The remit of a beauty editor is huge as the business covers not only thousands of make-up and skincare brands, but also the spa industry, which has grown exponentially in the last two decades; the cosmetic surgery arena now worth many millions; trends in sport and exercise; and developments in the perfume industry, which produced more than 4,000 new scents last year alone.

BoF: Where does your extensive knowledge of beauty and skincare come from?

I’ve been doing this for a long time and by the time you’ve been to any number of beauty launches, tested thousands of products, tried therapies, had treatments, asked questions, visited laboratories, talked to scientists, doctors and dermatologists, make-up artists, hairdressers and product developers, it becomes easy to spot innovation and excellence.

I read the INCI [International Nomenclature of Cosmetic Ingredients] listing on the side of the box so I know what’s in the product. I don’t go to beauty launches or get sent a product, then turn around and write about it in magazines or put it on Instagram. Editing is not blogging.

When you work for Condé Nast, you meet the most interesting and creative people in their field. This gives you a benchmark for everything. When I worked at Miss Selfridge, I was responsible for hiring photographers and putting a team together to create fashion advertising. Working for Vogue today, I do the same thing in a much larger pool. Together, a great team can produce astonishing and inspirational visuals. I am privileged to see how much passion and talent goes into the making of it.

Dermatologists would never speak to beauty editors as they considered us airheads who were only concerned with the latest lip colour.

BoF: How has beauty content changed since you first started?

When I first started on the Daily Mail, we were not allowed to write about beauty products. That was considered to be advertising. Advertising and editorial never met. Dermatologists would never speak to beauty editors as they considered us airheads who were only concerned with the latest lip colour. It was rare to have a picture of a product anywhere in the paper unless it was an ad.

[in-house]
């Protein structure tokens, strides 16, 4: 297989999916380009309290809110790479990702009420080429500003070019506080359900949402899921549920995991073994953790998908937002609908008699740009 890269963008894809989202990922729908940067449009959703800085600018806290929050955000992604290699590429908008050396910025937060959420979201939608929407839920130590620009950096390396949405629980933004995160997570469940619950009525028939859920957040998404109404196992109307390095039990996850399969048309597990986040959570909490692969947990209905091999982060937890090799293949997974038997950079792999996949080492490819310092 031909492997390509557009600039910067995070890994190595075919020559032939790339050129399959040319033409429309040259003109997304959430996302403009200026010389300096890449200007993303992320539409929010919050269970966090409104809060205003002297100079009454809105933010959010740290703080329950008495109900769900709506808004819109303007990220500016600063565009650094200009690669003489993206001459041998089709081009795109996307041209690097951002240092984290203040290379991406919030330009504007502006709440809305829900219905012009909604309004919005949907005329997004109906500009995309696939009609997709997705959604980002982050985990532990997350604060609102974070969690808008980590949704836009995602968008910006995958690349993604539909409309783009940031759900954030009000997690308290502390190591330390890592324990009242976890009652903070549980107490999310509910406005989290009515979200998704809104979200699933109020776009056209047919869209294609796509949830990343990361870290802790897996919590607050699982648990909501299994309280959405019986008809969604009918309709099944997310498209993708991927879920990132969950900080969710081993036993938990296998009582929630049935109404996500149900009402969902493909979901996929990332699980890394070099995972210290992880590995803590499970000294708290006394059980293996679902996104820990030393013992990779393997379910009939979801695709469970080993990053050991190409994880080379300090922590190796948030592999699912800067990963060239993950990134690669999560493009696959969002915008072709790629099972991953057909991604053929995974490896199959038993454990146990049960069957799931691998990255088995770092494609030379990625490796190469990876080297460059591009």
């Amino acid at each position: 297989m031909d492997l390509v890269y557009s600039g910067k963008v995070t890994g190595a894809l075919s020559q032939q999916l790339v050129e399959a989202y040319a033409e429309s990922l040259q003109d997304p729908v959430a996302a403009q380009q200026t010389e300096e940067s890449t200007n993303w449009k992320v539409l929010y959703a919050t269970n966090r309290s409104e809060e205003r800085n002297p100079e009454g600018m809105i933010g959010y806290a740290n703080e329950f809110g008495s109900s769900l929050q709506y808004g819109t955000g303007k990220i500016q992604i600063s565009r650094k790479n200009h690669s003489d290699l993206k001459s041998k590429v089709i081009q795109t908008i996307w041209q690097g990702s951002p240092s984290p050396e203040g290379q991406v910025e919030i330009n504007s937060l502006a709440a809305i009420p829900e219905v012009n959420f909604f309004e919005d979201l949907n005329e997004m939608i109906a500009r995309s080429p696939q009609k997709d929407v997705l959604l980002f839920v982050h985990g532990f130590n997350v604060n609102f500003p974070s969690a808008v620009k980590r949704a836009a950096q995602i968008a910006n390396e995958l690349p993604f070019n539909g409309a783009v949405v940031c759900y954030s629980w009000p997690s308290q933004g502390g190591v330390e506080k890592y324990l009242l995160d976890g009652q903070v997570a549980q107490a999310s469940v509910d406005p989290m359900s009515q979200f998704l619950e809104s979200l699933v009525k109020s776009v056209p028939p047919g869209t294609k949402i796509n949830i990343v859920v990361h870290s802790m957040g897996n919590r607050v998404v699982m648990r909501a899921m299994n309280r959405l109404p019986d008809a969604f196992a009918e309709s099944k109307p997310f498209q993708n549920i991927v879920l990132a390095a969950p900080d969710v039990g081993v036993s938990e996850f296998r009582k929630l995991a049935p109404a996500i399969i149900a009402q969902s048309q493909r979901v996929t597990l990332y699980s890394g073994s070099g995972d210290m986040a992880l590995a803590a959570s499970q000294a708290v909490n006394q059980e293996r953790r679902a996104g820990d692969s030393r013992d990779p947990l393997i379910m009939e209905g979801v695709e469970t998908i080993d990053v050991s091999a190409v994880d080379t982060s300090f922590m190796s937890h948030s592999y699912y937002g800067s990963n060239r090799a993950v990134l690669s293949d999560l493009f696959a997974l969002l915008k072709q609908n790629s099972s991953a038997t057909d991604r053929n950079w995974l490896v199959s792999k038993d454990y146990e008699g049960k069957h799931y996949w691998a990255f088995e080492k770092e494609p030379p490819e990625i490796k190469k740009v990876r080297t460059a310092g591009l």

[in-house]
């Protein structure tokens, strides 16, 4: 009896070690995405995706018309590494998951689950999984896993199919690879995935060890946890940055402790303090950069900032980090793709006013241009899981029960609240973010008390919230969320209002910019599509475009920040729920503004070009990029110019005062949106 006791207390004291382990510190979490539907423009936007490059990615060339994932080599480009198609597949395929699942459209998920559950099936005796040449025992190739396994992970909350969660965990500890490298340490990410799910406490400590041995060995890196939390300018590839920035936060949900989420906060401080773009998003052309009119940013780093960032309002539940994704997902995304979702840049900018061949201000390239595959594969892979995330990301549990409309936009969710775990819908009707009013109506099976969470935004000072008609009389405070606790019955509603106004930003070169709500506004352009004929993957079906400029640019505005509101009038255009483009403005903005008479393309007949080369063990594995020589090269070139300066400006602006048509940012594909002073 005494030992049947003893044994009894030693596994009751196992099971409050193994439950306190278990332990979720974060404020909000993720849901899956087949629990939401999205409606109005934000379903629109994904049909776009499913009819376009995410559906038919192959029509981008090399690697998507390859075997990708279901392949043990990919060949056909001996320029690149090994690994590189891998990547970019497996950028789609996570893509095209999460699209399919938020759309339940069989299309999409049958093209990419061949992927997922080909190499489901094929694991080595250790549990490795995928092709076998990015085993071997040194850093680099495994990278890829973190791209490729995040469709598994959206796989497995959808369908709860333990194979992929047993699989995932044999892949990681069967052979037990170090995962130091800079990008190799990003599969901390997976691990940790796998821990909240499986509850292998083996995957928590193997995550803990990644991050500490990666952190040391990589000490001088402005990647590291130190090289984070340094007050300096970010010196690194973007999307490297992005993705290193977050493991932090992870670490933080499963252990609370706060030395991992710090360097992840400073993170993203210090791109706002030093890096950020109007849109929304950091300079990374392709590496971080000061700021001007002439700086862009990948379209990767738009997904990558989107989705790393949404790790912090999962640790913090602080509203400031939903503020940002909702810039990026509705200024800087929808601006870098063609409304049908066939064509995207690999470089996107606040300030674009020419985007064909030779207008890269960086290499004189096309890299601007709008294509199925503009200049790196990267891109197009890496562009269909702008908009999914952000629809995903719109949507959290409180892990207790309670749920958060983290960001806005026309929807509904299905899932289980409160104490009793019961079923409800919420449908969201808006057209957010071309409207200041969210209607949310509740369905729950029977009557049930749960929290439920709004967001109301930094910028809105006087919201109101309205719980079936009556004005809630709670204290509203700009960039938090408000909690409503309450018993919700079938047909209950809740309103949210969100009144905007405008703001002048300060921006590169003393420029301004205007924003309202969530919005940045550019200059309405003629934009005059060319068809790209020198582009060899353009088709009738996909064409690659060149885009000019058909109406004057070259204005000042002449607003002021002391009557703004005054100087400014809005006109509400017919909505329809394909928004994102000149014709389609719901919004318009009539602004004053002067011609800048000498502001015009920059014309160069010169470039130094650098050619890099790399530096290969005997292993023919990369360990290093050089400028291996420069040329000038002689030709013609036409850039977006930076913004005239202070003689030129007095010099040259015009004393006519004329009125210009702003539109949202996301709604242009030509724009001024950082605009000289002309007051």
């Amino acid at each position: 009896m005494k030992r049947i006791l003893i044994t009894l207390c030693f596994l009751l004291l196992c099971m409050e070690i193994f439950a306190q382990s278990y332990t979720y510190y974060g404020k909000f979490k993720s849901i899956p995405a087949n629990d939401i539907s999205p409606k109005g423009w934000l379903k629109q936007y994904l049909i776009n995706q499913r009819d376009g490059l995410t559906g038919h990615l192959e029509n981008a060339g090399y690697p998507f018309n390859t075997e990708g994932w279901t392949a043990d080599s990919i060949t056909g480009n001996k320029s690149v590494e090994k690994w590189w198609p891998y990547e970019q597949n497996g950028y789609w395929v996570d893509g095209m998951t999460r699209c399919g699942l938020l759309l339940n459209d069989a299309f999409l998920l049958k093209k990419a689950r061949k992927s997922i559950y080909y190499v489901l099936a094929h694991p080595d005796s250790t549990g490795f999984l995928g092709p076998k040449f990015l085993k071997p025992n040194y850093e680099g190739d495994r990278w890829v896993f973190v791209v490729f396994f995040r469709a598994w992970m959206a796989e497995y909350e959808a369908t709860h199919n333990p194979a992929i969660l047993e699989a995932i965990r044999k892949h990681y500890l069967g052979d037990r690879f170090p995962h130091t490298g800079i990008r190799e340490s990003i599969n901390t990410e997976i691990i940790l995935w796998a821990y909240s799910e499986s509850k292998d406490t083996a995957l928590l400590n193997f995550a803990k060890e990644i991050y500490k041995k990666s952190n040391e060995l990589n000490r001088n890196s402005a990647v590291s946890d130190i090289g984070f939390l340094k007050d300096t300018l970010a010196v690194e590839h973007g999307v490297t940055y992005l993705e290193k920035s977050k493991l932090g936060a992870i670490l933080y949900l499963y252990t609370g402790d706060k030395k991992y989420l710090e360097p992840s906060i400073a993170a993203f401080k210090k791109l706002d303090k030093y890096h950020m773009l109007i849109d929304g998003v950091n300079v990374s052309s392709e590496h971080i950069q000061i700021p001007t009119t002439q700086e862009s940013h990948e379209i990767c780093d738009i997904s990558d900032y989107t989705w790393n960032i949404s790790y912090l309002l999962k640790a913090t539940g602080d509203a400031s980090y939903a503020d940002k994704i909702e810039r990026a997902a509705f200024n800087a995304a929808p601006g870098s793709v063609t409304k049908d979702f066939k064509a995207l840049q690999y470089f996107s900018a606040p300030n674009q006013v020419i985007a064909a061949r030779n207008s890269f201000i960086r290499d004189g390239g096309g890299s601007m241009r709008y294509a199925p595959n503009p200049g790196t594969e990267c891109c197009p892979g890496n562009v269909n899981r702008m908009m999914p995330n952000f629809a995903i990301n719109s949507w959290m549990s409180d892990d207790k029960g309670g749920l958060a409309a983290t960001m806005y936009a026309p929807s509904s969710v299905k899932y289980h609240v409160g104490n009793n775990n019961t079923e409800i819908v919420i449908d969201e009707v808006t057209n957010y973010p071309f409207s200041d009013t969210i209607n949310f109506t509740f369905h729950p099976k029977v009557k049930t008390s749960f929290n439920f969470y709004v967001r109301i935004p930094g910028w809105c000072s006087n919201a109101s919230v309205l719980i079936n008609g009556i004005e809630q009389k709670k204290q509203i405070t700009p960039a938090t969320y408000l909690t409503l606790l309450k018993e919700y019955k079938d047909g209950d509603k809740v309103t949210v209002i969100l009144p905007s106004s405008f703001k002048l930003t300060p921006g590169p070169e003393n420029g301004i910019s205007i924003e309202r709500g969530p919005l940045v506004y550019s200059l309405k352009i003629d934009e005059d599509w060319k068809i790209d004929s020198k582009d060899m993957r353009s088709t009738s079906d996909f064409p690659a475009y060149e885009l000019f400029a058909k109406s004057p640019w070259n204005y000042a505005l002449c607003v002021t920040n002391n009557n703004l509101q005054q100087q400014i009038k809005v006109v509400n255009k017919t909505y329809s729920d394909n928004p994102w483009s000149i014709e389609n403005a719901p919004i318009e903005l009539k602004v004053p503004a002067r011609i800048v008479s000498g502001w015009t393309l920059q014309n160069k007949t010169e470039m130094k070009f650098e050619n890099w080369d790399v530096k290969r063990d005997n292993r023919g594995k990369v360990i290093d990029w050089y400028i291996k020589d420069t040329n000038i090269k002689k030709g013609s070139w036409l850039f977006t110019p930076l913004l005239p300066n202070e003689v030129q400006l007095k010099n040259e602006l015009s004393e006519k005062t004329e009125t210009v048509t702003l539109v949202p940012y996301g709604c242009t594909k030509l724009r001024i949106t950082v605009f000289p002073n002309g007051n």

Today, beauty content is one of the most popular elements of all media: online, in print, tabloid, glossy, broadsheet, and even on TV. At Vogue online and in China, with their new Vogue Mini app, beauty content is needed fast and furiously. Videos of models backstage, make-up artists at shows, real life makeovers, new products, ideas for present giving — these feed the appetite for more and more beauty content, which is not going to go away.

BoF: In 2004, you launched skincare brand This Works. What motivated you to launch your own brand? How do you decide what beauty products to create?

My personal choice has always leaned towards the simple and the practical. I like things that deliver what they promise. I distrust marketing that pushes products. I often find that a simple herbal remedy is so much better than a medical one. I don’t like taking medicines of any kind. For more than thirty years, I've chosen fresh food, regular exercise and a simple way of life. I wanted products that reflect that. I merely started with products I valued myself, that were as natural as possible and which smelt amazing. The first one came about as something to stop skin peeling after holidays; I called it 'Dry Leg Oil'.

I also wanted products that looked modern. I didn’t see why “natural” or “aromatherapy” on a bottle should signal that they be housed in apothecary jars or in brown or green bottles. My initial brief for the product and store design of This Works was "Sexy Hospital” — no over-packaging with cellophane and no big boxes housing tiny products. I wanted clean and clinical, but with sensuality. I didn’t look at what other brands were doing. I merely thought hard about busy, practical women, who work, travel, bring up children and still want to look good and what they really need in their lives.

BoF: What advice do you have for people who are interested in doing what you do?

It’s a completely different time today, but I think the first thing anyone should do is be more targeted and think both globally and digitally. Many people who approach me have done very little real thinking about the beauty arena and all it’s possibilities. Spa, retail, formulation, make-up, hair-dressing, therapy, journalism, PR — these are all avenues to consider.

If I was starting out now, the first thing I would do is make myself an all-singing, all-dancing website, blog or vlog showing how creative I could be. This would act as a CV and a show space that could constantly be updated. I would even do a short course in chemistry, because it’s really useful in the cosmetics field to understand the science.

I would also suggest a period working abroad. Someone who has experience working in Japan or the US is more interesting than someone who has always stayed at home.

This interview has been edited and condensed.

For more information about fashion industry roles like this and others, visit BoF Careers.